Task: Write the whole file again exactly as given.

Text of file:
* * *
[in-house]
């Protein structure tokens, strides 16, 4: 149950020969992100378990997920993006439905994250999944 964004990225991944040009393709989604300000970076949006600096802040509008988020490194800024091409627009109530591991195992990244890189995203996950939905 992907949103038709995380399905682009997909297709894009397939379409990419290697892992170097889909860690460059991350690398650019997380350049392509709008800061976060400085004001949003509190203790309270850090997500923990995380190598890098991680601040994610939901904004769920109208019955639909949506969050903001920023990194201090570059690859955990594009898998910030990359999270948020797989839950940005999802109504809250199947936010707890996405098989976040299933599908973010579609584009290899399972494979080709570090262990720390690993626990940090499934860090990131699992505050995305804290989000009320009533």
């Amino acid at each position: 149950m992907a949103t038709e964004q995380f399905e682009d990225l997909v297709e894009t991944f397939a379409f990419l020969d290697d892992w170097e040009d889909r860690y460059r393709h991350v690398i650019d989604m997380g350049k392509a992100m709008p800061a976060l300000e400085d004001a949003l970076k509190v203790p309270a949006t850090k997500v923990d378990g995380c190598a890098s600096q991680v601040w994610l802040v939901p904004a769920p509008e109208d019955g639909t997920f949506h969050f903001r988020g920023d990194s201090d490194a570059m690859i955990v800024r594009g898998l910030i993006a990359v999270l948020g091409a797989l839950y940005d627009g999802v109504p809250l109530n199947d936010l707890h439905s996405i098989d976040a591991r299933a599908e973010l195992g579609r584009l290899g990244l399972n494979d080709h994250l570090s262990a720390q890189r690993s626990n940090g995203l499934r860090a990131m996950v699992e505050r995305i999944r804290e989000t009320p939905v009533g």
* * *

[in-house]
């Protein structure tokens, strides 16, 4: 149950020969992100378990997920993006439905994250999944 964004990225991944040009393709989604300000970076949006600096802040509008988020490194800024091409627009109530591991195992990244890189995203996950939905 992907949103038709995380399905682009997909297709894009397939379409990419290697892992170097889909860690460059991350690398650019997380350049392509709008800061976060400085004001949003509190203790309270850090997500923990995380190598890098991680601040994610939901904004769920109208019955639909949506969050903001920023990194201090570059690859955990594009898998910030990359999270948020797989839950940005999802109504809250199947936010707890996405098989976040299933599908973010579609584009290899399972494979080709570090262990720390690993626990940090499934860090990131699992505050995305804290989000009320009533």
């Amino acid at each position: 149950m992907a949103t038709e964004q995380f399905e682009d990225l997909v297709e894009t991944f397939a379409f990419l020969d290697d892992w170097e040009d889909r860690y460059r393709h991350v690398i650019d989604m997380g350049k392509a992100m709008p800061a976060l300000e400085d004001a949003l970076k509190v203790p309270a949006t850090k997500v923990d378990g995380c190598a890098s600096q991680v601040w994610l802040v939901p904004a769920p509008e109208d019955g639909t997920f949506h969050f903001r988020g920023d990194s201090d490194a570059m690859i955990v800024r594009g898998l910030i993006a990359v999270l948020g091409a797989l839950y940005d627009g999802v109504p809250l109530n199947d936010l707890h439905s996405i098989d976040a591991r299933a599908e973010l195992g579609r584009l290899g990244l399972n494979d080709h994250l570090s262990a720390q890189r690993s626990n940090g995203l499934r860090a990131m996950v699992e505050r995305i999944r804290e989000t009320p939905v009533g």